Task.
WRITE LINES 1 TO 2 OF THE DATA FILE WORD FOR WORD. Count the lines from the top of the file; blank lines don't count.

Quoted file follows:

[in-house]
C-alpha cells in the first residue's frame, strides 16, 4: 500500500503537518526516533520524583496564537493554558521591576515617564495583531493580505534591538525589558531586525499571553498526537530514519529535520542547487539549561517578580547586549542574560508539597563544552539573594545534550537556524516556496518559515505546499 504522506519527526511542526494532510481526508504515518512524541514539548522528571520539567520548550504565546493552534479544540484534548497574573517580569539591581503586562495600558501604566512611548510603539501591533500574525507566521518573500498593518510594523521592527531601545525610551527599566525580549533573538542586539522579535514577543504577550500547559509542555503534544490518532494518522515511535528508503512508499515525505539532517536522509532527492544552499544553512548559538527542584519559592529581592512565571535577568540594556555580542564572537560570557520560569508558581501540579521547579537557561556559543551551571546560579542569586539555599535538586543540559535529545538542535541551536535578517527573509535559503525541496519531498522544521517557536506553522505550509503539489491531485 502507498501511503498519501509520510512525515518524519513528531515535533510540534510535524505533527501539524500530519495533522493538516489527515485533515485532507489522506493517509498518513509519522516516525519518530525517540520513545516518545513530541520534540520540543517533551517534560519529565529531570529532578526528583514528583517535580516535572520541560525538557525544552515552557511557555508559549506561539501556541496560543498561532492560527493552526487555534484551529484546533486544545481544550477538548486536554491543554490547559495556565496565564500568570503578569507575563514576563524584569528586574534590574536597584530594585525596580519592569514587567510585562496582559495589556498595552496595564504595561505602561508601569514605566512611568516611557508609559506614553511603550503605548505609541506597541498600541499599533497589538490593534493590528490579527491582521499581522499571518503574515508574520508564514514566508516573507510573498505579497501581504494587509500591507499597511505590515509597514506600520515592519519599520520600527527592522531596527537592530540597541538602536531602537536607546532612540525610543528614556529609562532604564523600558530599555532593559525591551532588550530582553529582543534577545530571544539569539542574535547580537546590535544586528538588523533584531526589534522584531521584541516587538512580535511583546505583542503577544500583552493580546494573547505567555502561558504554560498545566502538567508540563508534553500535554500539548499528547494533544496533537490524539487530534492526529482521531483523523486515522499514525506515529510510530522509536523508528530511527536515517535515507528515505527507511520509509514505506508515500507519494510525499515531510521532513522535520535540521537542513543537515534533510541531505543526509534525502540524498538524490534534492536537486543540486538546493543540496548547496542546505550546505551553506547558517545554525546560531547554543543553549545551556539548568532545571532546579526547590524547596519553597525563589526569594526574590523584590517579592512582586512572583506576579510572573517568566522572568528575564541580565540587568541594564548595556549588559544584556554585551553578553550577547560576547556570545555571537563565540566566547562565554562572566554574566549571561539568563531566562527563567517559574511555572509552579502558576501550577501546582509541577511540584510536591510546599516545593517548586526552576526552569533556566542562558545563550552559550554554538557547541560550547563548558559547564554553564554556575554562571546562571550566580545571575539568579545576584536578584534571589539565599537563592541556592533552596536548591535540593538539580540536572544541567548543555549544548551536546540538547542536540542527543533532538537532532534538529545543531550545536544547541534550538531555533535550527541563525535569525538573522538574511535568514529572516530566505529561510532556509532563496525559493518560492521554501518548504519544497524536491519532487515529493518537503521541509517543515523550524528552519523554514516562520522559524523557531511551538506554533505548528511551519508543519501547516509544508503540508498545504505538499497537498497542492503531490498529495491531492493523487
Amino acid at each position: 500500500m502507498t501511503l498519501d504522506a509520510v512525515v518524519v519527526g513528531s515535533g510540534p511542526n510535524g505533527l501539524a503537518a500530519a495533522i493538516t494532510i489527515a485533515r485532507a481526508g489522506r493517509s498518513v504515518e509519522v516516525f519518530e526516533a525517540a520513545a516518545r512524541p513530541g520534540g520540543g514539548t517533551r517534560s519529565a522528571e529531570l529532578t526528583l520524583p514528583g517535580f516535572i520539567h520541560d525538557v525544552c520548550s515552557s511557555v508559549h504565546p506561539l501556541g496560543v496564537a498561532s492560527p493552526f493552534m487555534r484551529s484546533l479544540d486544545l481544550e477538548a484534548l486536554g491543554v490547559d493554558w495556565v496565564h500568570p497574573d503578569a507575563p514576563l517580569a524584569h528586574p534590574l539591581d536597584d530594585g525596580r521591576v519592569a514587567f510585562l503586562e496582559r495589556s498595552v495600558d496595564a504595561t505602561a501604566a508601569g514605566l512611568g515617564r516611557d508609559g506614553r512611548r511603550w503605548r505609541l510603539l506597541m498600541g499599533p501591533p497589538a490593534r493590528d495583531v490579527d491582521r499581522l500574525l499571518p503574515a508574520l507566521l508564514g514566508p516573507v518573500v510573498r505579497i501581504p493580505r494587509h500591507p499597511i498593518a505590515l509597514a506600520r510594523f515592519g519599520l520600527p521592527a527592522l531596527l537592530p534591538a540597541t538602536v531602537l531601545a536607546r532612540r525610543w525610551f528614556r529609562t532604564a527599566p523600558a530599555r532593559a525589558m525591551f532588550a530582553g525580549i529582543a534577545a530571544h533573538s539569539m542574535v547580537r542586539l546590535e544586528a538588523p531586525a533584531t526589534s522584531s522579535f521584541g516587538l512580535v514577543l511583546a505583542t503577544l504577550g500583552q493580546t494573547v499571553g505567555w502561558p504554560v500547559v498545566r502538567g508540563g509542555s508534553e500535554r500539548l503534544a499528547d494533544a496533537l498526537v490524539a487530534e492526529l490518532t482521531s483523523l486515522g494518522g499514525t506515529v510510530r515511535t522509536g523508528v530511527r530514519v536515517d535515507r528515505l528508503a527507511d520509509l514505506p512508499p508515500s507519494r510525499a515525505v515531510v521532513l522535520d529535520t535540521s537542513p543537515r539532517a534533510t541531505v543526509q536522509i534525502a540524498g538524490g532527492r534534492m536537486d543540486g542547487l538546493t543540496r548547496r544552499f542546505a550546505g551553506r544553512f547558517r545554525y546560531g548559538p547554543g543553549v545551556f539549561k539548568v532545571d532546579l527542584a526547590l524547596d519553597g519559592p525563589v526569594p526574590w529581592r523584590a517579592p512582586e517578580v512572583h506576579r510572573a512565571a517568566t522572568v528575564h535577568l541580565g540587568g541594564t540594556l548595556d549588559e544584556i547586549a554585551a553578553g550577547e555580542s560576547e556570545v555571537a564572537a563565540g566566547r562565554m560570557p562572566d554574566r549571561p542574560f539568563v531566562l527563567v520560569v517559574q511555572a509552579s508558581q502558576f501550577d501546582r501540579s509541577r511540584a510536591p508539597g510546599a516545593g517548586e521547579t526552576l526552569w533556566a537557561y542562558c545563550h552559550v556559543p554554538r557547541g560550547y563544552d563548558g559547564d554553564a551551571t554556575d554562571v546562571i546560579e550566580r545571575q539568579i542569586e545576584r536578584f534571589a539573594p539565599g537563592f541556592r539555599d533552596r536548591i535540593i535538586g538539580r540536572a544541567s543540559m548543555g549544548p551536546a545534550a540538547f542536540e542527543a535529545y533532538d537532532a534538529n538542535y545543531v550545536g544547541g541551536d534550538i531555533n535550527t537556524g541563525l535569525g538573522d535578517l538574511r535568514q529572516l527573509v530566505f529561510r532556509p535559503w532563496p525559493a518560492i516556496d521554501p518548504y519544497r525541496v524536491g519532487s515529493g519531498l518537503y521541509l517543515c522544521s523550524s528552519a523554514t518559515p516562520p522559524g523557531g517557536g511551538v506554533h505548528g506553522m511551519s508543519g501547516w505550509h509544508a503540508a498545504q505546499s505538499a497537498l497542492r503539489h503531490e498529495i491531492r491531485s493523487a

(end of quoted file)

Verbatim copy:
[in-house]
C-alpha cells in the first residue's frame, strides 16, 4: 500500500503537518526516533520524583496564537493554558521591576515617564495583531493580505534591538525589558531586525499571553498526537530514519529535520542547487539549561517578580547586549542574560508539597563544552539573594545534550537556524516556496518559515505546499 504522506519527526511542526494532510481526508504515518512524541514539548522528571520539567520548550504565546493552534479544540484534548497574573517580569539591581503586562495600558501604566512611548510603539501591533500574525507566521518573500498593518510594523521592527531601545525610551527599566525580549533573538542586539522579535514577543504577550500547559509542555503534544490518532494518522515511535528508503512508499515525505539532517536522509532527492544552499544553512548559538527542584519559592529581592512565571535577568540594556555580542564572537560570557520560569508558581501540579521547579537557561556559543551551571546560579542569586539555599535538586543540559535529545538542535541551536535578517527573509535559503525541496519531498522544521517557536506553522505550509503539489491531485 502507498501511503498519501509520510512525515518524519513528531515535533510540534510535524505533527501539524500530519495533522493538516489527515485533515485532507489522506493517509498518513509519522516516525519518530525517540520513545516518545513530541520534540520540543517533551517534560519529565529531570529532578526528583514528583517535580516535572520541560525538557525544552515552557511557555508559549506561539501556541496560543498561532492560527493552526487555534484551529484546533486544545481544550477538548486536554491543554490547559495556565496565564500568570503578569507575563514576563524584569528586574534590574536597584530594585525596580519592569514587567510585562496582559495589556498595552496595564504595561505602561508601569514605566512611568516611557508609559506614553511603550503605548505609541506597541498600541499599533497589538490593534493590528490579527491582521499581522499571518503574515508574520508564514514566508516573507510573498505579497501581504494587509500591507499597511505590515509597514506600520515592519519599520520600527527592522531596527537592530540597541538602536531602537536607546532612540525610543528614556529609562532604564523600558530599555532593559525591551532588550530582553529582543534577545530571544539569539542574535547580537546590535544586528538588523533584531526589534522584531521584541516587538512580535511583546505583542503577544500583552493580546494573547505567555502561558504554560498545566502538567508540563508534553500535554500539548499528547494533544496533537490524539487530534492526529482521531483523523486515522499514525506515529510510530522509536523508528530511527536515517535515507528515505527507511520509509514505506508515500507519494510525499515531510521532513522535520535540521537542513543537515534533510541531505543526509534525502540524498538524490534534492536537486543540486538546493543540496548547496542546505550546505551553506547558517545554525546560531547554543543553549545551556539548568532545571532546579526547590524547596519553597525563589526569594526574590523584590517579592512582586512572583506576579510572573517568566522572568528575564541580565540587568541594564548595556549588559544584556554585551553578553550577547560576547556570545555571537563565540566566547562565554562572566554574566549571561539568563531566562527563567517559574511555572509552579502558576501550577501546582509541577511540584510536591510546599516545593517548586526552576526552569533556566542562558545563550552559550554554538557547541560550547563548558559547564554553564554556575554562571546562571550566580545571575539568579545576584536578584534571589539565599537563592541556592533552596536548591535540593538539580540536572544541567548543555549544548551536546540538547542536540542527543533532538537532532534538529545543531550545536544547541534550538531555533535550527541563525535569525538573522538574511535568514529572516530566505529561510532556509532563496525559493518560492521554501518548504519544497524536491519532487515529493518537503521541509517543515523550524528552519523554514516562520522559524523557531511551538506554533505548528511551519508543519501547516509544508503540508498545504505538499497537498497542492503531490498529495491531492493523487